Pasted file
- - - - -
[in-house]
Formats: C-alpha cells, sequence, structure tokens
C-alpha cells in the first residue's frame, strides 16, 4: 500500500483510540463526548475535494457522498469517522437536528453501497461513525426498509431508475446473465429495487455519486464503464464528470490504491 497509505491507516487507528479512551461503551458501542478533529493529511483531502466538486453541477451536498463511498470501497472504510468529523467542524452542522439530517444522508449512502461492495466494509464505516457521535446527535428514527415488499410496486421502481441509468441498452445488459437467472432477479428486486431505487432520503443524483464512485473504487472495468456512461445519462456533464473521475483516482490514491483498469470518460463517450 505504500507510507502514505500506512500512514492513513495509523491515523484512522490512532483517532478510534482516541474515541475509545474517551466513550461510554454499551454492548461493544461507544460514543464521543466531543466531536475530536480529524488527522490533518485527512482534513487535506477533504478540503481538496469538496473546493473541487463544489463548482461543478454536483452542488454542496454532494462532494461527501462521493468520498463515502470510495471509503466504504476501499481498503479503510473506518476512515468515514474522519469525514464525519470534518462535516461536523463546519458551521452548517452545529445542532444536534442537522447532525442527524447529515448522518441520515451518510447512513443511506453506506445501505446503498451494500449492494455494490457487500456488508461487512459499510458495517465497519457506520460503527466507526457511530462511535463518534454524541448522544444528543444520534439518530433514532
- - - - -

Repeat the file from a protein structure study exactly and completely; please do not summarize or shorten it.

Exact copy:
[in-house]
Formats: C-alpha cells, sequence, structure tokens
C-alpha cells in the first residue's frame, strides 16, 4: 500500500483510540463526548475535494457522498469517522437536528453501497461513525426498509431508475446473465429495487455519486464503464464528470490504491 497509505491507516487507528479512551461503551458501542478533529493529511483531502466538486453541477451536498463511498470501497472504510468529523467542524452542522439530517444522508449512502461492495466494509464505516457521535446527535428514527415488499410496486421502481441509468441498452445488459437467472432477479428486486431505487432520503443524483464512485473504487472495468456512461445519462456533464473521475483516482490514491483498469470518460463517450 505504500507510507502514505500506512500512514492513513495509523491515523484512522490512532483517532478510534482516541474515541475509545474517551466513550461510554454499551454492548461493544461507544460514543464521543466531543466531536475530536480529524488527522490533518485527512482534513487535506477533504478540503481538496469538496473546493473541487463544489463548482461543478454536483452542488454542496454532494462532494461527501462521493468520498463515502470510495471509503466504504476501499481498503479503510473506518476512515468515514474522519469525514464525519470534518462535516461536523463546519458551521452548517452545529445542532444536534442537522447532525442527524447529515448522518441520515451518510447512513443511506453506506445501505446503498451494500449492494455494490457487500456488508461487512459499510458495517465497519457506520460503527466507526457511530462511535463518534454524541448522544444528543444520534439518530433514532